Most mainstream music is available on commercial services, for streaming or download, on the same date in dozens of countries around the world. Among other things, the coordinated Friday release scheme was designed to reduce piracy.
While for the vast majority of legitimate consumers this is sufficient to level the playing field, there is a smaller but significant subsection of music fans who not only prefer to have content more quickly, but also at zero cost.
This was one of the functions of the ‘RipRequests’ Discord server and corresponding community on Reddit. People keen to get the latest releases a few hours, days, or even weeks ahead of schedule were sometimes able to obtain them from dedicated bots. But while this has operated well for some time, the thirst for Adele’s new album appears to have been a step too far for the record labels.
Adele’s ’30’ Brings the Heat
’30’ is the fourth studio album by English singer-songwriter Adele. In line with the current releasing schedule, it appeared on official sites on Friday 19 November 2021 courtesy of Melted Stone and Columbia Records. However, at least one day before (and most likely two) at least one copy was being shared within piracy communities.
One of those communities appears to have included RipRequests and while this type of activity is nothing new for these types of platforms, this time the RIAA (of which Columbia and also Adele are listed as members) quickly waded into the action.
As the image above shows, in an announcement posted to Reddit the team revealed that the RipRequests Discord server had been taken down by the RIAA. The post is now inaccessible since the team, apparently of its own free will, has temporarily locked the sub-Reddit.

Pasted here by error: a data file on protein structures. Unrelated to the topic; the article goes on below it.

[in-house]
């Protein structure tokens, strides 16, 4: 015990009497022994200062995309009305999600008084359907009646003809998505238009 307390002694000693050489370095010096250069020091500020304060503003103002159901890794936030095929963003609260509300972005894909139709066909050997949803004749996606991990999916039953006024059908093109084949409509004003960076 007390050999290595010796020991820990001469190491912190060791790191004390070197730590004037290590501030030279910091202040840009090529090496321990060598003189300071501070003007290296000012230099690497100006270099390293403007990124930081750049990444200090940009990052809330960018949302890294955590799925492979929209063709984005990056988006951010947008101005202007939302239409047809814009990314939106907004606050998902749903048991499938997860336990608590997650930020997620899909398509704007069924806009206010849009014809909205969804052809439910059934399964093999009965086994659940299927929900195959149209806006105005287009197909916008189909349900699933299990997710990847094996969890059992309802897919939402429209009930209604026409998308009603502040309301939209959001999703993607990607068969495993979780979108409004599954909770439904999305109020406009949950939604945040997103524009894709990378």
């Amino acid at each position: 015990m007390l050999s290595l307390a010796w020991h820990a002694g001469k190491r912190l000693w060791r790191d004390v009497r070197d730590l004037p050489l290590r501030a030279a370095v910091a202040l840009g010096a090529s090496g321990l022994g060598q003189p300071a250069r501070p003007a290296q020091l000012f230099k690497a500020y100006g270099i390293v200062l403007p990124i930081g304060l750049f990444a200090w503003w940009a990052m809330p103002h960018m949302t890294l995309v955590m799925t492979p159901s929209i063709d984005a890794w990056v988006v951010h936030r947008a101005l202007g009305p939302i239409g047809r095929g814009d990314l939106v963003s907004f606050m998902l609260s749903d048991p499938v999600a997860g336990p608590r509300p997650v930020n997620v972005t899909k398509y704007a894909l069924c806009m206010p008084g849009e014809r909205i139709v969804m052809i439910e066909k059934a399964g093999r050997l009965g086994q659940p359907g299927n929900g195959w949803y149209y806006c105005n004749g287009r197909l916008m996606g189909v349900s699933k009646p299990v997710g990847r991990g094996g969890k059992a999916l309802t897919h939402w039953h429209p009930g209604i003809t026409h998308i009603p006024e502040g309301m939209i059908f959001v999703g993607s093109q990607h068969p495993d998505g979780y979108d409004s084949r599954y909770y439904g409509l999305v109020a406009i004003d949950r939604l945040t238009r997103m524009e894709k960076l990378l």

Discord Server Was Removed “By Force”
In most cases, copyright complaints filed by the RIAA against online services such as Reddit and indeed Discord are actioned under the DMCA’s notice and takedown provisions. A notice is sent and when received, such platforms have to remove the content to avoid liability.
When an account holder runs into trouble on Discord, the company’s repeat infringer policy can come into play. No specific parameters are published by Discord (such as two or three ‘strikes’) and indeed, the company reserves the right to take action immediately, even if there is no repeat infringement. Whether that was part of the reason for Discord banning the channel is unclear but other things could be at play here.
A copy of a copyright complaint / cease-and-desist notice shared with TorrentFreak (as far as we know sent by the RIAA as early as November 17) warns that distributing copyrighted tracks in advance of their commercial release is illegal.
“We have learned that, without the authority of the relevant copyright owners, you have engaged in the unauthorized reproduction, distribution and/or streaming of sound recordings that have not yet been commercially released, the rights to which are owned by one of more of our members,” it reads.
“More specifically, it has come to our attention that you are responsible for leaking sound recordings from the upcoming Adele album ’30’ set for commercial release on November 19, 2021. Such activity is illegal, and these actions must stop at once.”
The Complaint Cites Criminal Law
The message is framed as a “cease-and-desist” but has an interesting element. Most types of copyright infringements have civil penalties attached but in this case, the RIAA also cites criminal law in its takedown notice.
“Such pre-release piracy is prohibited by law. In particular, the willful authorized distribution of a work being prepared for commercial distribution by making it available on a computer network accessible to members of the public, is prohibited by 17 U.S.C. § 506(a)(1)(C),” it reads.
The relevant section of law can be found here and is clear that if the infringer knew (or should have known) that the work was intended for commercial distribution, then liability follows. Depending on circumstances, punishments are increasingly severe, from a maximum of three years imprisonment up to an exceptional ten years.
The cease-and-desist notice also references 17 U.S.C. § 106, which entitles copyright owners to damages of up to $150,000 per work and attorneys’ fees.
From: TF, for the latest news on copyright battles, piracy and more.